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Political intrigue confounds a wise man’s inspiration in China

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BEIJING » When the Nobel Prize committee announced last year that it was giving its coveted Peace Prize to Liu Xiaobo, an imprisoned Chinese dissident writer, a group of patriotic Chinese came up with a rejoinder: They would offer up their own international award, called the Confucius Peace Prize.

Now, discord within China may have put the future of that prize in jeopardy.

The inaugural award was given out last December to a Taiwanese politician who had never heard of it and did not show up to accept it. That did not deter the organizers, who late last month announced their eight nominees for this year, including Prime Minister Vladimir V. Putin of Russia and Bill Gates, the founder of Microsoft. But a posting appeared on the website of the Ministry of Culture last Tuesday saying that the prize would be canceled and that the group offering it would be disbanded.

That has drawn cries of outrage from the organizers, who say they are the victims of political intrigue.

A man who calls himself the prize’s founder, Liu Haofeng, said in a telephone interview Friday that another group with "rich and powerful men" who had the support of the Culture Ministry were trying to muscle in on his prize. That rival group wants to offer a Confucius World Peace Prize and is trying to force Liu and his comrades to abandon their prize, Liu said.

"The ministry supports the World Peace Prize, but my Confucius Peace Prize is the first and only," Liu said.

Last December, the awarding of the first Confucius prize drew heavy coverage from foreign and Chinese journalists, but no one could pinpoint the exact relationship between the organizers and Culture Ministry. Liu said that he had tried to get the ministry’s support last year, but that the process was "too difficult." The group went ahead with the ceremony Dec. 9.

This year, he said, the organizers did not bother trying to contact the ministry, despite the fact that the group has a loose affiliation with the ministry: It calls itself the Traditional Culture Protection Department under the Association of Chinese Indigenous Arts, which is registered with the Culture Ministry.

On Sept. 19, the ministry ordered the so-called protection department to disband and not to organize any activities under the auspices of the Association of Chinese Indigenous Arts. The order said that the department had held a news conference Sept. 17 on the second Confucius Peace Prize without official approval, and that the group had improperly used the ministry’s name and violated ministry rules. The order was posted on the ministry’s website last Tuesday.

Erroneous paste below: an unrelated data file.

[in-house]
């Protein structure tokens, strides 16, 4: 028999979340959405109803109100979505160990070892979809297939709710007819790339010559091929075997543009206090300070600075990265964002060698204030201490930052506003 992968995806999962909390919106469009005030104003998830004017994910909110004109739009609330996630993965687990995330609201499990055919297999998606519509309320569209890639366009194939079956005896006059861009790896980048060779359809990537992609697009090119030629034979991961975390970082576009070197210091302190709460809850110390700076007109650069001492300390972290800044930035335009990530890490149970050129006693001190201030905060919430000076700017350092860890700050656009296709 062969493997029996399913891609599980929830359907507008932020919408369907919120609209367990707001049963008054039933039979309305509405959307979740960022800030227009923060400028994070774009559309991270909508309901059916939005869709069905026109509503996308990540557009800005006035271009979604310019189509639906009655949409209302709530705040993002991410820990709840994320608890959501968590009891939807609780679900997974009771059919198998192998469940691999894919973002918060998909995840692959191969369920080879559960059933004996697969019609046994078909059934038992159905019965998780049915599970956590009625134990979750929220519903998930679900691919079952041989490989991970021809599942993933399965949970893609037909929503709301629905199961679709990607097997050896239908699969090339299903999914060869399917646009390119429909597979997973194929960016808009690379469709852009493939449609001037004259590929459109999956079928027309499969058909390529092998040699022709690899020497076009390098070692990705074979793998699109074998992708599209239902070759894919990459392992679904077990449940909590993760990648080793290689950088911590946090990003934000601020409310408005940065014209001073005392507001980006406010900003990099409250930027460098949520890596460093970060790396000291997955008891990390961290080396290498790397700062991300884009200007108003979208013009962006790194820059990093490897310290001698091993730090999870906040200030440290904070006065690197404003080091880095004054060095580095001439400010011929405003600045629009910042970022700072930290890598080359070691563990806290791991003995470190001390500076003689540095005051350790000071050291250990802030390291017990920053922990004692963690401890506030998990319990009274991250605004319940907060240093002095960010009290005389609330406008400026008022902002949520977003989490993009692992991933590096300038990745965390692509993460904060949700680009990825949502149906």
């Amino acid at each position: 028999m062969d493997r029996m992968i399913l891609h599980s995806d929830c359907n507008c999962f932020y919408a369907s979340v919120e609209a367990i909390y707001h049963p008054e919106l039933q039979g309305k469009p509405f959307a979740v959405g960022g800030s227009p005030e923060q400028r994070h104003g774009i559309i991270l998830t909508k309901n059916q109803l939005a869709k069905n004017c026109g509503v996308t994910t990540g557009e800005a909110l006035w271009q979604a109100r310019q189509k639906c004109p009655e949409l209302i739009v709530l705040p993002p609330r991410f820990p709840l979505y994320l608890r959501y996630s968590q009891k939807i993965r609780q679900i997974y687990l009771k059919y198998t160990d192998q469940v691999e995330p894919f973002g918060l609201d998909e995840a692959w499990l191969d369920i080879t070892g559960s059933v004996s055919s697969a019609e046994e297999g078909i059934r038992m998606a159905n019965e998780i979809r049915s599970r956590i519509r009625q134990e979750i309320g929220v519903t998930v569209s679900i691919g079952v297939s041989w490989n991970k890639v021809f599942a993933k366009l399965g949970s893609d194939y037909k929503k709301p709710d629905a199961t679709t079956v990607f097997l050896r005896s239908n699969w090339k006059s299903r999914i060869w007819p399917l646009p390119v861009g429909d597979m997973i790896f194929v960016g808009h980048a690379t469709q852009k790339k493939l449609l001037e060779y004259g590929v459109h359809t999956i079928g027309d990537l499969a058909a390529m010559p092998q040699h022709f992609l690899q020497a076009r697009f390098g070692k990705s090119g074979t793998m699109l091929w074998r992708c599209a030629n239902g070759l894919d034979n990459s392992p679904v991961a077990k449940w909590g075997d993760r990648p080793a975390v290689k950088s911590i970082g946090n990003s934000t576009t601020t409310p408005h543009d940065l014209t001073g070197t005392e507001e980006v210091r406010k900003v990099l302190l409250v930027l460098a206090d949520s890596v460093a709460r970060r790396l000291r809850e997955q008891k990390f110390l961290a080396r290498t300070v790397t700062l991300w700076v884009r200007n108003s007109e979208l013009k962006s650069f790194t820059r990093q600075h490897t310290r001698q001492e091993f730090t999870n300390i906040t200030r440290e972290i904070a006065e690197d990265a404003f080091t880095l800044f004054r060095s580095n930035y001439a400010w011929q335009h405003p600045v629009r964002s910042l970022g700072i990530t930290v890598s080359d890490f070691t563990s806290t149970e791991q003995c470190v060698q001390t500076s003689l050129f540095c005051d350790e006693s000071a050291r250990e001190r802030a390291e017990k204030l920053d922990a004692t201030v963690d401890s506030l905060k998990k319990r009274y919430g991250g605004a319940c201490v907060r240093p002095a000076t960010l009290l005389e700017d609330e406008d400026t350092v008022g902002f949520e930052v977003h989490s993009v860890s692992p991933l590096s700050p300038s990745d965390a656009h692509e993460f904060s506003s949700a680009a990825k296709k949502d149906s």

One of the prize organizers and a friend of Liu, Wang Shenggui, was suspended from his job as vice president of the indigenous arts association, Wang said.

The entire fiasco came about after some of the other organizers on the committee for last year’s prize joined the rival group, the China Foundation for the Development of Social Culture, Wang said. The group then decided to start the Confucius World Peace Prize. One of group’s associate directors, Tan Changliu, was chairman of the original prize committee last year.

"They are trying to have a monopoly on Confucius prizes," Wang said.

Jiang Ye, the deputy general secretary of the well-connected rival group, said the original prize was illegal because it had not been authorized by the Culture Ministry. "They arbitrarily held the first award, which was a total failure," he said, adding that security officers are now watching the organizers.

Jiang also said the original prize should not have been organized to rebut the Nobel committee’s honoring of Liu Xiaobo. "This is not the attitude a great nation like China should have, and it is not the wisdom that Confucius represents," he said.

A spokesman for the Culture Ministry hung up the telephone when asked about the dispute.

Both Liu and Wang said they still planned to award a second Confucius Peace Prize on Dec. 9. Candidates for this year’s prize include Angela Merkel, Germany’s chancellor; Jacob Zuma, South Africa’s president; Kofi Annan, the former secretary-general of the United Nations; Yuan Longping, a Chinese scientist; and a Tibetan boy named by Chinese officials as the Panchen Lama after the abduction of a candidate supported by the exiled Dalai Lama.

The first Confucius Peace Prize was awarded last December to Lien Chan, a former chief of the Kuomintang in Taiwan. Contacted on Dec. 8 about winning the prize, which came with a $15,000 cash award, a spokesperson at Lien’s office said: "Regarding this event, our answer is ‘no comment,’ because we know nothing about it. Nobody has ever contacted us on this issue, and we only have secondhand information from journalists."

At the ceremony the next day, a young girl who apparently had no connection to Lien accepted the award.

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